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    U can rent out The cairns property for 6 years and sell it and still not have to pay capital gains tax as long as you don't buy a home in brisbane.
    You should consider the negative gearing tax savings of an investment in your calculations.

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    Quote Originally Posted by ziggy29 View Post
    U can rent out The cairns property for 6 years and sell it and still not have to pay capital gains tax as long as you don't buy a home in brisbane.
    You should consider the negative gearing tax savings of an investment in your calculations.
    Umm - not really sure about that

    As far as I know, you only claim your principal place of residence as CGT free .... if you arent living there (are in fact earning income from it), then you will have to pay capital gains tax on any gain made over the period it is rented out.

    I wrote a reasonable amount on property investing here

    The most important thing to consider is basically whether or not you CAN afford the repayments. The worst thing that will happen is if you cant make the repayments and have to sell in a forced sale or in a hurry. You end up losing a lot more as you HAVE to sell, so you end up taking a reduced sale price in order to get it sold.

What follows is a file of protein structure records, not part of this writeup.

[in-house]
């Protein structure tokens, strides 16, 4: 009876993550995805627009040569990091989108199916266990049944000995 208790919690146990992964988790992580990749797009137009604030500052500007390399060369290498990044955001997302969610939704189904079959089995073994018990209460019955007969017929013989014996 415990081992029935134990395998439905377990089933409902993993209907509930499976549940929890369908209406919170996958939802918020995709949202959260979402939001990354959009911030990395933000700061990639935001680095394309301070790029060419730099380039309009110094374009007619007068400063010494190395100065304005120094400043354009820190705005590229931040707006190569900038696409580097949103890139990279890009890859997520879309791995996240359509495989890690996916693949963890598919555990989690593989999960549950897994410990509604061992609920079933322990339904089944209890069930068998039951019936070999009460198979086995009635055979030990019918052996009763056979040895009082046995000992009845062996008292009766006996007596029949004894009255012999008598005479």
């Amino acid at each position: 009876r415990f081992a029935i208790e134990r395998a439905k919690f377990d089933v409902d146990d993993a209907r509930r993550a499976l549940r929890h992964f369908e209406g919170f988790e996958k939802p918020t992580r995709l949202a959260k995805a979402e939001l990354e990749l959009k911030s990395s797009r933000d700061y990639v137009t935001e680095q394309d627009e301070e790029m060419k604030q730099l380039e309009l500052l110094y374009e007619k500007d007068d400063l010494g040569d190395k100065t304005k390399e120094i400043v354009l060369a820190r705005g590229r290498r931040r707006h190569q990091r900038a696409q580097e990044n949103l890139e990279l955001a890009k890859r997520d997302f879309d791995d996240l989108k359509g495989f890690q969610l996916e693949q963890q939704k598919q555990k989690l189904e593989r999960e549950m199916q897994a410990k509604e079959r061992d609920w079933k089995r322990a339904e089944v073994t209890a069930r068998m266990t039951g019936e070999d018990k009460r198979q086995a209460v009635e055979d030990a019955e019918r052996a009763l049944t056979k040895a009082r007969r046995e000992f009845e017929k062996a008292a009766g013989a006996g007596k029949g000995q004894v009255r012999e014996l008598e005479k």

What happens if you rent it out, and the tennants dont pay, and then damage the property before moving out? (It happens more often than you think)

    You may struggle to make the bank repayments without the rental income, wont be able to afford to fix the damage, cant rent it to a new tennant or sell it until its fixed. Do you have the ability to borrow a bit more under those kind of circumstances? Do you have a redraw or other funds to access to tide you over in times of no tennants? If you do, then renting might be a good option. If you dont, then personally I would sell now and rent while saving for a deposit on another place in Brisbane.